Abrams at least admits that their overuse was a bit ridiculous, but he has a good excuse. In an interview with io9.com, Abrams shares that he wanted "...a visual system that felt unique. I know there are certain shots where even I watch and think, 'Oh that's ridiculous, that was too many.' But I love the idea that the future was so bright it couldn't be contained in the frame."
So even if the effect is overdone in places, I can certainly respect Abrams for coming into the movie with a specific visual concept in mind and running with it.
As for the movie itself, I was greatly impressed! I loved Zachary Quinto as Spock and I thought Chris Pine as Kirk was good, even though I wished that the script hadn't made him such a persistent dick throughout the movie. We're told early on that Kirk's aptitude is off the charts, that he's a genius. He doesn't really act like one. I mean, it's good to set up the bad boy thing at the start of the movie and I know Kirk's rebellious nature is what makes him attractive as a character. But as the movie progresses, you almost want him to play by the rules JUST ONCE so things feel a little more justified when he assumes control of the Enterprise.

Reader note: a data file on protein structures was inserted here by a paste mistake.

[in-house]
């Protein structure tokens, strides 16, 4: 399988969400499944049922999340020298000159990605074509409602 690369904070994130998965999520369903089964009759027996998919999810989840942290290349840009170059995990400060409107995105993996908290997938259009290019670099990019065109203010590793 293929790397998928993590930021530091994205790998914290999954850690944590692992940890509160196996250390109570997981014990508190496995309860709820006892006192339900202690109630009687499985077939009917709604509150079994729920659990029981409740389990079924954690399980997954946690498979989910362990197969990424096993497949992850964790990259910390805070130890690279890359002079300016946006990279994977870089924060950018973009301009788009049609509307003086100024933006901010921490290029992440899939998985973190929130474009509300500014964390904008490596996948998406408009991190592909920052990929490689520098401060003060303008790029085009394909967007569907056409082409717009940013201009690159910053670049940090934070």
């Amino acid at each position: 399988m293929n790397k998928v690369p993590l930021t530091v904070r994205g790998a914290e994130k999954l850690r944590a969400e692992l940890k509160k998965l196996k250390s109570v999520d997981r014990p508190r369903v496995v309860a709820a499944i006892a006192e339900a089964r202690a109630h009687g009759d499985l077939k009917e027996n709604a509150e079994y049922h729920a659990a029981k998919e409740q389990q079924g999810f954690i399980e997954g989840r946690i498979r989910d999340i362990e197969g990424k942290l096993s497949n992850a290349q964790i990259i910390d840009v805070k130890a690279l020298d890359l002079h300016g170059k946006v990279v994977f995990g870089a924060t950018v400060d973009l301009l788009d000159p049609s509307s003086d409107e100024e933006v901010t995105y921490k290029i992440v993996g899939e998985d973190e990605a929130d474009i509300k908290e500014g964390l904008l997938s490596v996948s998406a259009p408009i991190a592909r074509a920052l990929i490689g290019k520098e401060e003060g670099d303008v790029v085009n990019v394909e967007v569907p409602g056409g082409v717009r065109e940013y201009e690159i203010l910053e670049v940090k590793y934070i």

Eric Bana as the villain Nero felt a little undercooked. Basically, he's a pissed off and vengeful space-miner who gets his hands on some incredibly destructive technology. There's nothing regal or militaristic about him. I didn't get the impression that he was much of a threat intellectually. He just has an advantage because he comes from the future.
It's kind of like Biff getting his hands on Marty's Sports Almanac in Back to the Future II. Biff isn't the sharpest tool in the shed, he just exploits the scenario. You'd think after the last 8 years, I'd be more accepting of the concept of an idiot's rise to power, but it always feels like a cheat to me.
Aside from introducing Nero as a threat, I thought the use of time travel in this movie was a very clever way to side-step the whole "reboot" scenario. It's not just new actors with pretty faces slipping on the clothes of beloved characters. Screenwriters Roberto Orci and Alex Kurtzman went so far as to create a completely alternate reality for these characters to operate in. Going forward, I see the opportunity for totally new story lines. They've replenished the well and I feel excited about Star Trek again for the first time in a long time.